This video from Britain says about itself:
13 December 2010
While many animals in the natural world tough it out during the harsh winters, some have a rather more dramatic and yet silent solution – sleep! A tiny dormouse nestles in the undergrowth whilst peacock butterflies and lesser horseshoe [bats] slumber in a castle dungeon in this breath-taking clip from A Winter’s Tale.
Translated from the Dutch Vlinderstichting entomologists:
21 Dec 2015 – The small tortoiseshell, peacock and brimstone butterflies spend Christmas normally hidden in a barn, a hollow tree, overwintering in a conifer or between ivy. But this year’s winter did not begin in December and there are daily reports of butterflies. On the warmest ever December 17, no less than six species of butterflies were seen.
The average temperature since the beginning of the month is nearly ten degrees above normal. Almost every day in December therefore butterflies have been seen. The high temperatures mean that the wintering butterflies brimstone butterfly, peacock, small tortoiseshell and comma have not gone into hibernation. If it’s sunny, they are active, and we can see them flutter or sunbathe on a sheltered spot. Many red admirals, which migrate south normally, have remained in our country. There are also small and large cabbage white butterflies. Probably these butterflies, which typically overwinter as pupae, came out of their pupae much too early because of the high temperatures.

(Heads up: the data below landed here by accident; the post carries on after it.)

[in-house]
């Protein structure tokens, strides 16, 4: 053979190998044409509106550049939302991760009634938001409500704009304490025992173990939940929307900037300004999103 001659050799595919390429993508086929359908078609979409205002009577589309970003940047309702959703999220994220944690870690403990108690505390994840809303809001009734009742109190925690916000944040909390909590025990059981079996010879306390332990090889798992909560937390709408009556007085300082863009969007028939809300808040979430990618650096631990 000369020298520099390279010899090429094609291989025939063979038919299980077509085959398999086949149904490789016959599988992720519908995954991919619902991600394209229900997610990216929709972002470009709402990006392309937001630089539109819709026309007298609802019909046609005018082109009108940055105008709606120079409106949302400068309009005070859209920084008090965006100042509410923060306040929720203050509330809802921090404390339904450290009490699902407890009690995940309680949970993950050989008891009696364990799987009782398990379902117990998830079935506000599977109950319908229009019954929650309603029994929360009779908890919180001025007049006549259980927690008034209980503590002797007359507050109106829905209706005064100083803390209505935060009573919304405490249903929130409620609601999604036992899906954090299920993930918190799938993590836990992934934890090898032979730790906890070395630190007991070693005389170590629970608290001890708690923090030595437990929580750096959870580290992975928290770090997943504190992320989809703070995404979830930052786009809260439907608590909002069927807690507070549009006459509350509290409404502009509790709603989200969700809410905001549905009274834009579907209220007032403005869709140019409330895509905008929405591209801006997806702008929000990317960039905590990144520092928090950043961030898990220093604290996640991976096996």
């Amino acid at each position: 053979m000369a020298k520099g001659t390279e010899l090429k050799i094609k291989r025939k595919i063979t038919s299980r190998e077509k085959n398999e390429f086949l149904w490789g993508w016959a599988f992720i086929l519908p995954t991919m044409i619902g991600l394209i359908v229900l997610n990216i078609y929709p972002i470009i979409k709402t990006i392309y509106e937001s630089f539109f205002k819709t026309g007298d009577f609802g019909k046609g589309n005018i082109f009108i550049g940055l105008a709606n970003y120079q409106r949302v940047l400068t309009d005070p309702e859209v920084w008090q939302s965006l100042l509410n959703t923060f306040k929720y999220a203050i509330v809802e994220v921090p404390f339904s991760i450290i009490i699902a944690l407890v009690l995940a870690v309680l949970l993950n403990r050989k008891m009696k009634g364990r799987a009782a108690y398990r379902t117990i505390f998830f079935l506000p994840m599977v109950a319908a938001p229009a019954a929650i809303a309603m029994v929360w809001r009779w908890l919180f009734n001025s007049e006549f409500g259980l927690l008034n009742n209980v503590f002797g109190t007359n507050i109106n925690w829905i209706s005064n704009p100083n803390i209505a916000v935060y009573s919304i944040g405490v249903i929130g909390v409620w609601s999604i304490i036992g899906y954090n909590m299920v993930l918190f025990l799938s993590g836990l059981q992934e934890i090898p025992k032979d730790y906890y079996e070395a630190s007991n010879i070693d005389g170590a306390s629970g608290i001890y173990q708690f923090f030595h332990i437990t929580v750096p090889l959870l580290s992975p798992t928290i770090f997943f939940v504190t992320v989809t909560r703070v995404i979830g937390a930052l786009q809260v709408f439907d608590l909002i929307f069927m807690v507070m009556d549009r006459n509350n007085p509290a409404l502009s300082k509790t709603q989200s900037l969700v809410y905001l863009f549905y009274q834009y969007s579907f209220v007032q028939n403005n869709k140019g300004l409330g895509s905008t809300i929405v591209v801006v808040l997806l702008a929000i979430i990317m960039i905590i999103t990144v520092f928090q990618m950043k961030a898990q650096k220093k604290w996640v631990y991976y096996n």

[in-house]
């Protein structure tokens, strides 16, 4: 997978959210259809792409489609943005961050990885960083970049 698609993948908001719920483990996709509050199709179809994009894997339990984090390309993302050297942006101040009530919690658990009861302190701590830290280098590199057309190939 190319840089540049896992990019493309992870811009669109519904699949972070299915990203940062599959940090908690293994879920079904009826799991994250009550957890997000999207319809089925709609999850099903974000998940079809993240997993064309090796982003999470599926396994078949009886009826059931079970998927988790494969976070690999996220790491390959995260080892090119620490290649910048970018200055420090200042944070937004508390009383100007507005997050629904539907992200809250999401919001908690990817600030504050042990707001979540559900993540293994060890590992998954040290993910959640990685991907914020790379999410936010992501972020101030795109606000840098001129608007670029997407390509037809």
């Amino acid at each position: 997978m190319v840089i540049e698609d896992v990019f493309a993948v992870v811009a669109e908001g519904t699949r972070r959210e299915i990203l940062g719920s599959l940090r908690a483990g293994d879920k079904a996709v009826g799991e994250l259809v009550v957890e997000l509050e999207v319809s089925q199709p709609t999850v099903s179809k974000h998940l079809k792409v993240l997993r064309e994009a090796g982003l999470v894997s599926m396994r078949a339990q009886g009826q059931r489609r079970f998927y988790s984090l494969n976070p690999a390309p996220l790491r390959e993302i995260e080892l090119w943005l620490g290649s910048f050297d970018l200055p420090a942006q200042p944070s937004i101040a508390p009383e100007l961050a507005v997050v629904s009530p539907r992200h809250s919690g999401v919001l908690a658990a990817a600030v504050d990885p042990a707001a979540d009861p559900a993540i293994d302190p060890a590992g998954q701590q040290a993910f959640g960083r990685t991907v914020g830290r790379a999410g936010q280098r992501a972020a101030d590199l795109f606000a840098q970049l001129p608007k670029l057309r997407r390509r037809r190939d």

We have often been asked whether this is good for butterflies, continuing for so long flying. That is not the case unfortunately. Butterflies while flying consume energy. In summer they can amplify this energy by drinking nectar from flowers. But in December, there is not very much nectar any more, so they eventually become less fit in winter. So it is better for the butterflies if the temperature drops. When it gets cold and they go into hibernation, their entire body is set to minimize the loss and then they have the greatest chance of survival.
We can in the lay out of our garden take into account butterflies in winter. Due to climate change we see butterflies earlier in the year, and they fly for longer, so we must ensure that there is year-round food for them. Flowering plants from January to December are desired. There are plants such as winter heath and Viburnum, which bloom in winter and thereby have fuel for butterflies.
For the red admiral, we can also bring rotting fruit. Increasingly red admirals remain in our country in winter, rather than leaving in the fall to lower latitudes. They have no hibernation, and at high temperatures they are quickly activated. Red admirals love rotting fruit and by putting rotten apples, bananas and grapes outside on a dish they can collect energy there. Thus, they have a greater chance that they will survive winter and will be able to reproduce successfully in spring again.
Dutch amphibians in winter: here.
Wild apple trees in Dutch Drenthe: here.
USA: SO MUCH FOR A WHITE CHRISTMAS It’s supposed to be the “warmest” of your “lifetime.” [HuffPost]